Queen Christina was an extraordinary woman in her time. She was ‘Queen regent of Swedes, Goths and Vandals’, ‘Grand Princess of Finland, and Duchess of Ingria, Estonia and Karelia, from 1633 to 1654.’ In 1654 ‘she caused a scandal when she abdicated the throne and converted to Catholicism’. She spent her later years in Rome. ‘As a queen without a country, she protected many artists and projects.’ She ‘was moody, intelligent, and interested in books and manuscripts, religion, alchemy and science’, wanting ‘Stockholm to become the Athens of the North.’ ‘Her unconventional lifestyle and masculine behaviour’ feature ‘in countless novels and plays, and in opera and film.’  Greta Garbo starred in the classic feature film Queen Christina in 1933 while Strindberg wrote a play Kristina (1901) about her. Queen Christina ‘became a symbol of cross-dressing, transsexuality and lesbianism’ in the twentieth century.  No Roman collection of art matched hers.  Queen Christina wrote an unfinished autobiography, essays on her heroes, on art and music, ‘and acted as patron to musicians.’  ‘She studied Neostoicism, the Church Fathers, the Islam, and read Treatise of the Three Imposters, a work bestowing doubt on all organized religion, and had a firm grasp of classical history and philosophy.’ She also corresponded with the philosopher René Descartes ‘about hate and love’ and invited him to Sweden. He was invited to the castle library to discuss philosophy and religion, but the premises were very cold, and, in February 1650, he fell ill with pneumonia and died ten days later. Queen Christina ‘was distraught with guilt’, ‘embraced skepticism and became indifferent to religion.’  She ‘had a masculine voice, appearance, and movements’, and ‘had a disdain for marriage, sex, female conversation and childrearing’. ‘The midwives at her birth first believed her to be a boy, because she was “completely hairy and had a coarse and strong voice.”’ She ‘sat, talked, walked and moved in a manner her contemporaries described as masculine’ and ‘preferred men’s company to women’s unless the women were very beautiful, in which case she courted them. Likewise she enjoyed the company of other educated women, regardless of their looks.’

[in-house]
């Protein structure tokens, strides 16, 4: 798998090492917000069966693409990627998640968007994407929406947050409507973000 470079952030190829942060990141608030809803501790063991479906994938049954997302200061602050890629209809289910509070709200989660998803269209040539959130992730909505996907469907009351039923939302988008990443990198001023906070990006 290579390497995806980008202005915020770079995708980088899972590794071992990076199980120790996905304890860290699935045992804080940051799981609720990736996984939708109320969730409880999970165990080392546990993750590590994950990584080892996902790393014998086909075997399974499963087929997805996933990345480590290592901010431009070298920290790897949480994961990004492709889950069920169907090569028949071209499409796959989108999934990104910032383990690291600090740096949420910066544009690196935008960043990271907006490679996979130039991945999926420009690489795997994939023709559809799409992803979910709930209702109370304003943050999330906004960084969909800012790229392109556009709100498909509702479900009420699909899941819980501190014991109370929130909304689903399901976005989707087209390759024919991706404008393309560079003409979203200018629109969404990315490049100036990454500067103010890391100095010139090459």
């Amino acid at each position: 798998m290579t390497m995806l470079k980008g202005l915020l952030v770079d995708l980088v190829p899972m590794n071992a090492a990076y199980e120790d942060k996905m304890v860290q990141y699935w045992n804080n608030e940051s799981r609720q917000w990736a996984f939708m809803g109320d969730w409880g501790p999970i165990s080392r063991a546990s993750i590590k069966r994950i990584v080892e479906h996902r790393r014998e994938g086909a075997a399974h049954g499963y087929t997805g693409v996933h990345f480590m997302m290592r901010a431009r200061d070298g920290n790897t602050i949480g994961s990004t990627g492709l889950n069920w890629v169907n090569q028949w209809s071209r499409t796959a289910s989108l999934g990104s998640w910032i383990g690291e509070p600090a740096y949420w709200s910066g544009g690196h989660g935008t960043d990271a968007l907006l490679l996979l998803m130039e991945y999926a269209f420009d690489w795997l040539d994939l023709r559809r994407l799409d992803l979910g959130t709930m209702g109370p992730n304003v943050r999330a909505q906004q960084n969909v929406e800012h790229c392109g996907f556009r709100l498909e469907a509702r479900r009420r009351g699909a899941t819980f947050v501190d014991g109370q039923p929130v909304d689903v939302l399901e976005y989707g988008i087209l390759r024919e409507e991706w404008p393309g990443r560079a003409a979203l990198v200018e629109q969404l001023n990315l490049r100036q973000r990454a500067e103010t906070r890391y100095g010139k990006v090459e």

‘After reigning almost twenty years, working at least ten hours a day’, she is likely to have had a nervous breakdown, when she was 25. She was told to ‘take more pleasure in life’, and ‘to stop studying and working so hard’. In 1651 she told the councils she needed rest and their country needed a strong leader. The councils refused her request and she accepted to stay as Queen under the condition that she was never to be asked again to marry.  She abdicated her throne on 5 June 1654.